3. Women’s Business Centers
4. Economic development administration
5. Small Business Development Centers
There are hundreds of SBA-sponsored Small Business Development Centers around the country, typically housed at colleges and universities. SBDCs offer free, one-on-one business consulting, such as help with developing a business plan, researching markets and finding financing — including grants, business loans and crowdfunding.
Some centers like the New York SBDC offer tools specifically for women and minority-owned businesses — such as the 8(a) and Minority and Women Business Enterprise Certification — which can help businesses level the playing field when competing in the public and private sector.
Private small-business grants for women
Some private organizations and businesses offer national grant programs for women small-business owners. Here are four to consider:
6. Amber Grant
The Amber Grant Foundation awards $10,000 to a different women-owned business every month. At the end of each year, one of the 12 grant winners is awarded an additional $25,000. The application is relatively simple: Explain your business, describe what you’d do with the grant money and pay a $15 application fee.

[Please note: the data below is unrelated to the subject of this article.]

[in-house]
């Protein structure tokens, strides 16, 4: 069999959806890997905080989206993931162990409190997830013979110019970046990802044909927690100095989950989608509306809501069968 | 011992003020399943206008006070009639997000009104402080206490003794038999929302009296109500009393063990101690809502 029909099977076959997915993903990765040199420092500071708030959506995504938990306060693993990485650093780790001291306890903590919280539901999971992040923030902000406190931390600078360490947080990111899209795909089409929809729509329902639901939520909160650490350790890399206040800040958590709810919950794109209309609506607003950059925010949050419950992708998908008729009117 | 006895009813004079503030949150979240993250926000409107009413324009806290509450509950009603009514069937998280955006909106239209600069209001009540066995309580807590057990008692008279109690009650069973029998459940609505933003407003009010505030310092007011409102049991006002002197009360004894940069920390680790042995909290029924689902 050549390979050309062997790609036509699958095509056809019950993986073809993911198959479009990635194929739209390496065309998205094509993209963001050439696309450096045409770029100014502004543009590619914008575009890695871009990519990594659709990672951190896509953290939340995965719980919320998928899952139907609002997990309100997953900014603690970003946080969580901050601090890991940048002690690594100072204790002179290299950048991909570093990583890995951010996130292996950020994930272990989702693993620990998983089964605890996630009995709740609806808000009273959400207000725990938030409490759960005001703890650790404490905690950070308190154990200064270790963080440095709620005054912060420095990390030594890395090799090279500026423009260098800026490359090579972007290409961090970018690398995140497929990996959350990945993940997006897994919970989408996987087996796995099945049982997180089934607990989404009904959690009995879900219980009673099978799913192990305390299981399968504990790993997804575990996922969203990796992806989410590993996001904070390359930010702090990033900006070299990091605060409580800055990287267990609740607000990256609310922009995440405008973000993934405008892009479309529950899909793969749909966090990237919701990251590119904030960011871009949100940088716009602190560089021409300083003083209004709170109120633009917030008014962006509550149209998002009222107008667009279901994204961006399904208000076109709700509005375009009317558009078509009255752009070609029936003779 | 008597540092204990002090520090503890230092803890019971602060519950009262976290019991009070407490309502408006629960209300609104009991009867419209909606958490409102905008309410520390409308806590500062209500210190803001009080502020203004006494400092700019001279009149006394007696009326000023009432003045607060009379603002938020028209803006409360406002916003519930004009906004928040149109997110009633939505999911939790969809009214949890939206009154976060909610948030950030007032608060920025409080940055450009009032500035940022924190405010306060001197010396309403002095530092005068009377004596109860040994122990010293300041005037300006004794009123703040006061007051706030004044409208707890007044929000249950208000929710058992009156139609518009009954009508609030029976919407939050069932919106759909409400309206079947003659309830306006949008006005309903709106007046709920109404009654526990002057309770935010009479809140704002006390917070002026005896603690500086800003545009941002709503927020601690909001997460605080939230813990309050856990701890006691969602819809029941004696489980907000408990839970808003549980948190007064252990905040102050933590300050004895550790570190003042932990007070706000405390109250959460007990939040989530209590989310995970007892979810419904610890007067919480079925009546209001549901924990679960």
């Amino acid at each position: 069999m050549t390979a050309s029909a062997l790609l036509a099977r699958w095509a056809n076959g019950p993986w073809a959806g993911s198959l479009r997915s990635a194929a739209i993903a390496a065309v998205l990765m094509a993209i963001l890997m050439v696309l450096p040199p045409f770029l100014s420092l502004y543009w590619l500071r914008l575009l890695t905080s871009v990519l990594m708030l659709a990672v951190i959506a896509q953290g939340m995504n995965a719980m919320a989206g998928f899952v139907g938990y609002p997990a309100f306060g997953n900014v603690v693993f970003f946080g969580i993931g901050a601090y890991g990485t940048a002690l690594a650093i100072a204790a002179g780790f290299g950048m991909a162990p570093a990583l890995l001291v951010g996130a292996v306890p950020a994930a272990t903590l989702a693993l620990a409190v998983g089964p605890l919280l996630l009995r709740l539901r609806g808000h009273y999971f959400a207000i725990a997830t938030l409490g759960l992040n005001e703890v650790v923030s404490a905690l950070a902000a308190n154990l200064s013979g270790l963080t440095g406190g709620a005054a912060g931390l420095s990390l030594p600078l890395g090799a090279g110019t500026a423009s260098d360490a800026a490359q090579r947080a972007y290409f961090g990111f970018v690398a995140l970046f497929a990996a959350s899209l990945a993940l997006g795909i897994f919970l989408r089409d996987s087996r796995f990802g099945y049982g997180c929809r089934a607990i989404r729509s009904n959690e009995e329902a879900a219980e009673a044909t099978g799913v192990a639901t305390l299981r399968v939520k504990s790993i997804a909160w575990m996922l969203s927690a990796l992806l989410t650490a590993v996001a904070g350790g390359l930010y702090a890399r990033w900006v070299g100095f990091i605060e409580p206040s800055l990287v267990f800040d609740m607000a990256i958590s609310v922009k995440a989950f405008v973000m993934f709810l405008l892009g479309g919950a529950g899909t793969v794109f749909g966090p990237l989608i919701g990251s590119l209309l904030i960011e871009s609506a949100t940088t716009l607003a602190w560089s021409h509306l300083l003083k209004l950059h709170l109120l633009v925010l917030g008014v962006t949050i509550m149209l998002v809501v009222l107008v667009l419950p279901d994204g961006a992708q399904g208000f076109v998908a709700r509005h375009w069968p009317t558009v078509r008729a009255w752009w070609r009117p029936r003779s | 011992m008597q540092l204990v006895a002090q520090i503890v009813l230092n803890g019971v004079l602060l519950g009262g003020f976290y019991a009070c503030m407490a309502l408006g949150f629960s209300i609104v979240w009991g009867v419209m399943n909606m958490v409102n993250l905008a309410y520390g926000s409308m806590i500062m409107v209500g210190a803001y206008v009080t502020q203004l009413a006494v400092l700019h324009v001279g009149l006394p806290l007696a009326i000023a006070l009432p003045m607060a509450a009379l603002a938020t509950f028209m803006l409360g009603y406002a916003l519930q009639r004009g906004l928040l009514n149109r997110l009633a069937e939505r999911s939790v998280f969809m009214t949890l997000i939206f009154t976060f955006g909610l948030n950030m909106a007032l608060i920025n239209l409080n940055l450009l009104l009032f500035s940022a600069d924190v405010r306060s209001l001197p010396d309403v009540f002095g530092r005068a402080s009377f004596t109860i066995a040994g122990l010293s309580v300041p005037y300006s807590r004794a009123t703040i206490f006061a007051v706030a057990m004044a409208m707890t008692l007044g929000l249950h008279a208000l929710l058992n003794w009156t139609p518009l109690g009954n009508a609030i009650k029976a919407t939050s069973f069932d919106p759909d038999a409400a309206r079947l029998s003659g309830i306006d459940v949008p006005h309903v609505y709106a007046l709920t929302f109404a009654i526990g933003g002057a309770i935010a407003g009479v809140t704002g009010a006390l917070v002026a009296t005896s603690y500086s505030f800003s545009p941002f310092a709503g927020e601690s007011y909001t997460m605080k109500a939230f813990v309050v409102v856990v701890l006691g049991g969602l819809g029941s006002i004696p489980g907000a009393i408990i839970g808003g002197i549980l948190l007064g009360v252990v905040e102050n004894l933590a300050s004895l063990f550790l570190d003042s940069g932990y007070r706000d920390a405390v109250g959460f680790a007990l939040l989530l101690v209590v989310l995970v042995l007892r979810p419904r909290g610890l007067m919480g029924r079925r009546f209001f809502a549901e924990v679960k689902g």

The foundation’s advisory board chooses the winners, looking for women with passion and a good story. Businesses operating in the U.S. and Canada are eligible.
7. IFundWomen Universal Grant Application Database
IFundWomen is a grant marketplace that specializes in funding and coaching for women-owned businesses. You can submit one application and when IFundWomen adds a grant from an enterprise partner, it will match the partner’s grant criteria to applications within the database.
If your business is a match, you’ll receive a notification and invitation to apply. Previous grant partners have included companies like Visa, Neutrogena and American Express.
8. Cartier Women’s Initiative Awards
Every year, Cartier awards three grants to women-owned businesses in 10 different regions around the world. The Cartier Women’s Initiative Awards program is designed to support early-stage businesses that are focused on a range of social, economic and environmental development issues.